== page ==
Expertise documents

Biogenic Amines in Wine and how to control them

  Biogenic amines are found in fermented food and beverages, including wine. Of the many biogenic amines, histamine, tyramine and putrescine are the most important in wine. It is the metabolism of amino acids by lactic acid bacteria that produce the biogenic amines found in wine. Red wines tend to have higher biogenic amines content than white wines, as this wine type all under go the bacteria driven malolactic fermentation. The direct decarboxylation of amino acids results in the formation of biogenic amines. Extensive biochemical and genomic characterisation has led to simple tests for the identification of biogenic amine genes in LAB strains. Wines produced using native microflora can have high biogenic amine content. Consumer safety justifies taking extra precautions to avoid the production of biogenic amines. Good winemaking practices should be used to avoid the production of biogenic amines; management of must and wine pH to minimise the proliferation of native microflora, stabilise musts or wines for antimicrobial protection with SO2 or new biological solutions (such as Bactiless™ ) and use malolactic bacteria strains (and particularly in co-inoculation) that have been screened for the absence of biogenic amine genes. Compatible with organic winemaking or in a strategy to reduce chemical additions, the use of malolactic bacteria is a key step to achieve wines with low to no biogenic amines. 📝  Read more on this topic in our Winemaking Update  👉   WE-Biogenic-Amines-ENG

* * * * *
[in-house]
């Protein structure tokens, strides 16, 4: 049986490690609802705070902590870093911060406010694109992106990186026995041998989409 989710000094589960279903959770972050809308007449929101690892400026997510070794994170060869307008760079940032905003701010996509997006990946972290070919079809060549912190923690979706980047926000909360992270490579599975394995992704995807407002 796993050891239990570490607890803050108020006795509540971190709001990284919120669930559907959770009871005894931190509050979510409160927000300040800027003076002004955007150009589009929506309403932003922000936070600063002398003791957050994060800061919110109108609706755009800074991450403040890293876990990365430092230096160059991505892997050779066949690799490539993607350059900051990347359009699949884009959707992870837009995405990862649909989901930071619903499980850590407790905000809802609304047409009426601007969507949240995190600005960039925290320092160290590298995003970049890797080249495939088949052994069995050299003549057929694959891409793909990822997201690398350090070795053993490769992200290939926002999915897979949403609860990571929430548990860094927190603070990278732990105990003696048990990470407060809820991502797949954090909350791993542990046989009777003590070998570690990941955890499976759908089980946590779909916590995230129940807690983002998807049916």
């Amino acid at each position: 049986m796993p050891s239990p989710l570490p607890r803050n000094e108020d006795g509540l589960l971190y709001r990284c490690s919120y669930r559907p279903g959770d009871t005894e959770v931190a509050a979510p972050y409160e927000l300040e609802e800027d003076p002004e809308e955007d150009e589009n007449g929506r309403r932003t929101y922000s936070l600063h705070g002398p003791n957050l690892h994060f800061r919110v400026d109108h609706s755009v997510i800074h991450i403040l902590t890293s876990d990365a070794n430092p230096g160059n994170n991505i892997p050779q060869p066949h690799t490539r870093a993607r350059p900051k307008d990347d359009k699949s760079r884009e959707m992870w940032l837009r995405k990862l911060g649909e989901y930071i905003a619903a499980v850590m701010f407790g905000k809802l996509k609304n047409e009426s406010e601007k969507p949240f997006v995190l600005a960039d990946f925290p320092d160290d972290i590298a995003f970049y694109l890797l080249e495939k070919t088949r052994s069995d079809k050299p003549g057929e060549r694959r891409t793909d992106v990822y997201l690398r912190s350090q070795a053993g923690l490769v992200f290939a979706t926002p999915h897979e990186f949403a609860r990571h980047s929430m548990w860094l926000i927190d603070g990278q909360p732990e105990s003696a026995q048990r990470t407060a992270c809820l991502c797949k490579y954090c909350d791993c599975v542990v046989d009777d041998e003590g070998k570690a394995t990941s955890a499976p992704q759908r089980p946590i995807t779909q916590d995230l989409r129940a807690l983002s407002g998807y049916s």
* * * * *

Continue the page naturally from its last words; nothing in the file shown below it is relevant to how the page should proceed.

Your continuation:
NoBrett Inside

Brettanomyces bruxellensis constitutes a permanent threat to the quality of wines. These wine alteration yeasts can develop in difficult environments and at any time during the life of a wine, but particularly during the aging phase. Different means are currently used to fight against Brettanomyces, with varying degrees of success. However,...... NBI Chitosan - JMH ENG